I've recently started watching Press Gang, the first television series written by Steven Moffat, which ran on ITV between 1989 and 1993. As I've written elsewhere, when the first series began the location was too close to home, as I'd just spent a year as one of the editors of a school newspaper initially affiliated with a local weekly. I would have loved the staffing levels and the collective enthusiasm displayed by Lynda Day's team.
Press Gang has a format built on shifting sands at the frontiers of the plausible, but which is kept alive by the cutting wit of Steven Moffat's writing and the energetic belief of the cast in what they are doing. Matt Kerr, an important character seen only occasionally, is a well-known journalist who has made the unexpected career move of moving to a local paper, where he spins off a weekly Junior Gazette produced by students from the local secondary school. The Junior Gazette's staff are initially extracted from the school's cleverest and most motivated pupils, but by the time the first edition approaches Matt Kerr is complaining that all the problem kids have been thrust in his direction too, such as Spike, American and therefore uninhibited by British reserve and also the perpetrator of an unmentionable act at the school disco. Dexter Fletcher's Spike becomes the romantic interest for Julia Sawalha's Lynda, however much she refuses to acknowledge it. The large workspace used by the Junior Gazette looked, plausibly, like an abandoned compositor's room; while early episodes of the first series look back to classic early twentieth-century depictions of the newsroom, where even the telephone is exotic (the Junior Gazette shouldn't have one, by agreement with Matt Kerr - an odd prohibition but the absence of the phone helps an episode or two along) later ones acknowledge the arrival of networked computers, as used by tetraplegic contributor Billy Homer.Discovering Press Gang now is to look into as vanished a world as my long-ago late-1980s sixth form. ITV original children's production has long disappeared, and it's difficult to imagine the demographic-strangled CBBC commissioning this now. Too quirky for a Five commission, its entrenchment in the heightened reality of children's television makes Press Gang unlikely Channel Four material, post-Hollyoaks. The large cast alone dates it. There is an absence of toilet humour, but a sprinkling of cheery sexual innuendo every so often which marks Press Gang's attitude to growing up as an experience where enjoyment can be found amidst the anguish; unlike the by-the-numbers earnestness in what I've seen of Tracy Beaker or the hand-holding of The Sarah Jane Adventures, there is little need to heavily signpost the lessons learned by the characters.
As well as providing invaluable support for a young writer and a young cast to show how good they were, Press Gang is about teenagers coming to grips with adult responsibilities, and how the road to self-knowledge is a dangerous one, sometimes fatal. At eighteen or nineteen, I saw Lynda as repellently self-assured; two decades on, she seems very vulnerable. The self-assurance is a veneer, used for comic effect - as in her repeated insistence that she has no particular interest, romantic or otherwise, in Spike - and for tragic, such as her failure to realise how serious David Jefford's alienation actually is, prompting the harangue which leads to David's suicide in Monday-Tuesday. Lynda sustains it by her capacity for self-protecting tunnel vision, which propels the narrative of Breakfast at Czar's as she ignores the evidence which would confirm that the Junior Gazette has been misled by head of the council planning committee. How far her decision to shut the team in the office all night, so they can produce a new edition in a few hours, is consciously motivated by the fact it prevents Spike going on a date with the 'obvious' Charlotte is something Lynda could not and would not answer.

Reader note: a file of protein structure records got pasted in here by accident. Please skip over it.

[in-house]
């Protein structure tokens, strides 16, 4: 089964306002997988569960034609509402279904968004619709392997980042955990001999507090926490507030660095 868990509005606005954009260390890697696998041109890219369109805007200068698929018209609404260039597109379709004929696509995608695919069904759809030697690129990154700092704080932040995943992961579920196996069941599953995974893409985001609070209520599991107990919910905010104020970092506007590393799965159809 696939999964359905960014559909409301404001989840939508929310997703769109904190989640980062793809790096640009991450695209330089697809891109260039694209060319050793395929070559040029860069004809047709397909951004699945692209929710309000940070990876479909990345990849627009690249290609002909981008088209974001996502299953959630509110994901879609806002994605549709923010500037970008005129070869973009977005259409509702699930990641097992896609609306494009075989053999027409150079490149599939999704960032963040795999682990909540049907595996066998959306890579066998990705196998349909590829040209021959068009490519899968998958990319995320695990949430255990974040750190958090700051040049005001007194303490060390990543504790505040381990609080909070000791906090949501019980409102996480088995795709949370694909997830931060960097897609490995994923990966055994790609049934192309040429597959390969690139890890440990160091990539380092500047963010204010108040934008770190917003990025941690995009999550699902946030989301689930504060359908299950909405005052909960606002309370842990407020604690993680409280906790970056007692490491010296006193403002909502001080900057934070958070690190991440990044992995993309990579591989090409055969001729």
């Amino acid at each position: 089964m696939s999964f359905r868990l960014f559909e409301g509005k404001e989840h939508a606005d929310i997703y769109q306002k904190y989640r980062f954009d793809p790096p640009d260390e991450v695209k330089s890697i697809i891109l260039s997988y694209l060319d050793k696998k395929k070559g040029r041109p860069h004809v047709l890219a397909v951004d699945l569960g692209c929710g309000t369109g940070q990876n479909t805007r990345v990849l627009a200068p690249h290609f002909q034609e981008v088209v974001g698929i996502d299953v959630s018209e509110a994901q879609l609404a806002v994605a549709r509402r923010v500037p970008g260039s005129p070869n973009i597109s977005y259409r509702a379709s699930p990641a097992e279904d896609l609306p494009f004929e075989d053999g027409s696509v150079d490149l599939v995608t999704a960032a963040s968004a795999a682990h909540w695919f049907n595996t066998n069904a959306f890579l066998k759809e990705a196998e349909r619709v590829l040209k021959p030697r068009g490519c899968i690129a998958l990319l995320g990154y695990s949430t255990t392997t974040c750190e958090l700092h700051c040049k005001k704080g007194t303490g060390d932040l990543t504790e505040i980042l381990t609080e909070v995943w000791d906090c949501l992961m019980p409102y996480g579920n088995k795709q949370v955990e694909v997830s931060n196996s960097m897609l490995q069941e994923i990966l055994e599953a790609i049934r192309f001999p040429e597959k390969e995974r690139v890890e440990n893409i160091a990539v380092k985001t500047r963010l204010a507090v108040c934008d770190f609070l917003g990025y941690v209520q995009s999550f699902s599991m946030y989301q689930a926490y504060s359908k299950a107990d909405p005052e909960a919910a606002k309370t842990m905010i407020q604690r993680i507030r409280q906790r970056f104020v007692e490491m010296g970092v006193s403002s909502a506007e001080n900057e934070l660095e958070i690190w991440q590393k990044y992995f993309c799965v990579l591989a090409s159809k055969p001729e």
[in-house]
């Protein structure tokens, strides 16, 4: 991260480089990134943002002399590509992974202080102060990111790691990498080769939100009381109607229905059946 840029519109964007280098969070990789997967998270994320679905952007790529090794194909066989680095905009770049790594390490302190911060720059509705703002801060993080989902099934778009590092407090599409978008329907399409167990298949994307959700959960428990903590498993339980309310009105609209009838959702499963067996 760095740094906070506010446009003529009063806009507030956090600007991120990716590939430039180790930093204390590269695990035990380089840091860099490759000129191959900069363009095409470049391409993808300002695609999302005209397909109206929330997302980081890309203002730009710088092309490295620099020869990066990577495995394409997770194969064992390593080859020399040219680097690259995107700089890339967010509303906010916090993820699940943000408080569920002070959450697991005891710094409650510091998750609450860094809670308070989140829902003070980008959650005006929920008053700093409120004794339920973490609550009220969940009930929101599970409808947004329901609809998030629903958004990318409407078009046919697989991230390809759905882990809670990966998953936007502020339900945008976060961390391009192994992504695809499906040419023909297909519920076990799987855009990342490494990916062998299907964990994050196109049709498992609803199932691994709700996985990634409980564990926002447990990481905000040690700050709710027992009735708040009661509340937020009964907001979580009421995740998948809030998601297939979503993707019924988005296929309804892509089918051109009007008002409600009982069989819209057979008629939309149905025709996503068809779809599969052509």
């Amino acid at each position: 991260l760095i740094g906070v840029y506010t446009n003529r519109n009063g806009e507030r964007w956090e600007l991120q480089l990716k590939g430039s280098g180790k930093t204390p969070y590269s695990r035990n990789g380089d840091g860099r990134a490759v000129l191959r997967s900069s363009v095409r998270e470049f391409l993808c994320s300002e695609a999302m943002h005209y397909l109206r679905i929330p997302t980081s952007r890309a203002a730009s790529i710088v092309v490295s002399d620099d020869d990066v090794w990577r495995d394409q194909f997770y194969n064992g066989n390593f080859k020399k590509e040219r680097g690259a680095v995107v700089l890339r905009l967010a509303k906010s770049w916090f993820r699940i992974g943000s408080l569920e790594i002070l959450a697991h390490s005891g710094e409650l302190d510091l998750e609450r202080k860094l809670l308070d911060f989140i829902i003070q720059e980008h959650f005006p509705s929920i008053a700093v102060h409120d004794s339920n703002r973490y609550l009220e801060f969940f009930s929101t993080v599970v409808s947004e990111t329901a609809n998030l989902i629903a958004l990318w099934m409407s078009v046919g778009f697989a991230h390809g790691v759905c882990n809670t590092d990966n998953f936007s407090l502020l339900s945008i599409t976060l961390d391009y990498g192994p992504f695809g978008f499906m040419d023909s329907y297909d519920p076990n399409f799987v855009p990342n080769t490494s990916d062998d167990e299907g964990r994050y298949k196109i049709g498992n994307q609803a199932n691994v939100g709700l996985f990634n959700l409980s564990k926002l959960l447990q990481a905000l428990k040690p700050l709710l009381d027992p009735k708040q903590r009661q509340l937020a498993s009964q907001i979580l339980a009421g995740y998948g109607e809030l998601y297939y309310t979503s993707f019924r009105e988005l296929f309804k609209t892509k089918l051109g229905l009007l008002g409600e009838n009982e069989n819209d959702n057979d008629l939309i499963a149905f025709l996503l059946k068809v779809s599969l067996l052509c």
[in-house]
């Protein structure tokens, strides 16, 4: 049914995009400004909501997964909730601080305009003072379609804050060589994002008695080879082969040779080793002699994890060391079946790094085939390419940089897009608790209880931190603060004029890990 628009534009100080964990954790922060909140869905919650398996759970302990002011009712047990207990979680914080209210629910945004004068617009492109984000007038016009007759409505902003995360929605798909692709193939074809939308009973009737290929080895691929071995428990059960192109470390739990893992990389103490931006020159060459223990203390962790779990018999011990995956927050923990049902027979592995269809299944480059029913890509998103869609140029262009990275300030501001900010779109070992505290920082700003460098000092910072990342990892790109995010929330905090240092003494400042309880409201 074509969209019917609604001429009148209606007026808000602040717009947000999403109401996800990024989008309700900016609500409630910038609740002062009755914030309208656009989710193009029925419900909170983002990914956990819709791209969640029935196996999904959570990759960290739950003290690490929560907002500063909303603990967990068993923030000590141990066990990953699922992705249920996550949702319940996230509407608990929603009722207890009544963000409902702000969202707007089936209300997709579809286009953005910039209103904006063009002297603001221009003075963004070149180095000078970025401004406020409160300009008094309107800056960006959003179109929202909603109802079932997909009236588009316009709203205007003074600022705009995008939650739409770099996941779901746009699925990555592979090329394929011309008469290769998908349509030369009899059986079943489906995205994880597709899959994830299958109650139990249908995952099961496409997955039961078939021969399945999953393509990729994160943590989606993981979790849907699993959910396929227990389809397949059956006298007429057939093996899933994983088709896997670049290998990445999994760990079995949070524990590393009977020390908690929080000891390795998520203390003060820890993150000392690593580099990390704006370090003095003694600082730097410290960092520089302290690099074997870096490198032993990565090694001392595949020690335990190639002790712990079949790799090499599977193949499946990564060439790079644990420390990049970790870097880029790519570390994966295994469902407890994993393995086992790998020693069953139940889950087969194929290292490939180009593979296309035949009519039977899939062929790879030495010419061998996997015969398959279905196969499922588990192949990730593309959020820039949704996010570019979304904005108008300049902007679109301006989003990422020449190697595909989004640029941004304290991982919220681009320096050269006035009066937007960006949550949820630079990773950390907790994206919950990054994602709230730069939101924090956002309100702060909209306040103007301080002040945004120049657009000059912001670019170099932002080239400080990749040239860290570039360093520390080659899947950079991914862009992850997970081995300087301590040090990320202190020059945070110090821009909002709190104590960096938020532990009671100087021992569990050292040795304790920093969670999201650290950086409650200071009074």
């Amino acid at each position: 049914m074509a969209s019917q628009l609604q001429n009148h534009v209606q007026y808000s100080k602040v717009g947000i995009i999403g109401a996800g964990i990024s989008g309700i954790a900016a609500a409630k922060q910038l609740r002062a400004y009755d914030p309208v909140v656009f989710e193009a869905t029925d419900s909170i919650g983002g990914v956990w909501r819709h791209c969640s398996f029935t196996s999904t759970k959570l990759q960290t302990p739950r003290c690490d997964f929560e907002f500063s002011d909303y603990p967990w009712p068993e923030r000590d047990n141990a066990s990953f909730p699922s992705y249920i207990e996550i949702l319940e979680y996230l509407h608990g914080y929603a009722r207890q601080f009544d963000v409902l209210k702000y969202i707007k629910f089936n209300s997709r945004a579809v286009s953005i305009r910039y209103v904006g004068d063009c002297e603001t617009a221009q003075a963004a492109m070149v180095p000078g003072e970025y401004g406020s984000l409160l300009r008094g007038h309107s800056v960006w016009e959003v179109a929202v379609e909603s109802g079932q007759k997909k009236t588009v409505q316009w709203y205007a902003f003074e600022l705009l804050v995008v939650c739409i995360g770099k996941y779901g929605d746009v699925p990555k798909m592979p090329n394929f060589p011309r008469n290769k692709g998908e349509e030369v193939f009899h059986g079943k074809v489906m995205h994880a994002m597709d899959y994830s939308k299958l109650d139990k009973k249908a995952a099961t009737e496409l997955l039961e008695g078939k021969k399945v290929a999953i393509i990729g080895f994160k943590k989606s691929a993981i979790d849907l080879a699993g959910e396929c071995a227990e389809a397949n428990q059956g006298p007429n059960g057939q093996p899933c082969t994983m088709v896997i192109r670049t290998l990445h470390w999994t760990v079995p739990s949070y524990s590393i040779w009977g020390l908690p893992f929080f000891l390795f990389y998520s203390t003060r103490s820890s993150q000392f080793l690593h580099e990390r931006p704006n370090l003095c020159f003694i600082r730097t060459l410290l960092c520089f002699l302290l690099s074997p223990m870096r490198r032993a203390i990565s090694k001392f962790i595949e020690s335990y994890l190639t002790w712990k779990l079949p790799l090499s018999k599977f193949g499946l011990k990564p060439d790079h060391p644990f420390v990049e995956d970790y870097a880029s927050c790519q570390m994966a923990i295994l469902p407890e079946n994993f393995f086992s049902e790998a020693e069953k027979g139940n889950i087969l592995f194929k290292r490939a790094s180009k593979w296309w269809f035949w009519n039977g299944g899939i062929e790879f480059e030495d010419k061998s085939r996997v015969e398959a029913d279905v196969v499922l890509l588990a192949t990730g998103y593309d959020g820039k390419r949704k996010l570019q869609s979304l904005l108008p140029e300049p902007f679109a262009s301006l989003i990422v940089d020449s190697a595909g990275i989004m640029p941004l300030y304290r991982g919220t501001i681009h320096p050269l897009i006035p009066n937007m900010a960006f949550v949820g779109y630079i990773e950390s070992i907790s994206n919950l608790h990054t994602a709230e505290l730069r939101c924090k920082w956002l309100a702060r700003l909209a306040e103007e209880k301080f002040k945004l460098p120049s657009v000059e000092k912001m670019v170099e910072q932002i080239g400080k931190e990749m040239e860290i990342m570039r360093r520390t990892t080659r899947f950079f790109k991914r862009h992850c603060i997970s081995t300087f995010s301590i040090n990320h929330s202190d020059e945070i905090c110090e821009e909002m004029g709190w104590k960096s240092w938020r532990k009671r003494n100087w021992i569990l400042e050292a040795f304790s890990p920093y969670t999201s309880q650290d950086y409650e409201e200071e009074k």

Lynda stands for integrity; opposite her is Colin, the Junior Gazette's head of sales and briefly (in Shouldn't I Be Taller?) her successor as editor. Colin's principal role is comedic - he is the class clown, his outfits get louder, and his schemes more grandiose across the season and a half. Where Lynda stresses the Junior Gazette as a responsible, campaigning 'Voice of Today's Youth', Colin learns the lessons of the red-tops and for one horrible issue has the team produce the sensationalist Gaz. A later episode has Colin build up his stooge Fraz into a chess prodigy so he can stage a chess match against local chess phenomenon Suzi Newton, played by Abigail Docherty whose general physical resemblance to teenage mathematician Ruth Lawrence, a semi-regular fixture in the media in the mid- to late-1980s, is exploited by her performance and her costuming.
The regular cast of Press Gang were all on cusps of careers at this point. Some had become established television faces as children, but would move away from regular exposure after Press Gang, like Mmoloki Christie or Kelda Holmes. Lee Ross and Charlie Creed-Miles are among those who have established solid working careers; Lucy Benjamin was in EastEnders for a while, Dexter Fletcher is rarely without period costume these days, and Gabrielle Anwar has emerged from Hollywood startletdom into leading roles on American television. Julia Sawalha is rarely off British television screens.
I'm currently a few episodes in to season two, and so have yet to see the Junior Gazette cut its ties with school and become a fully commercial enterprise in the later seasons. More when I have done so.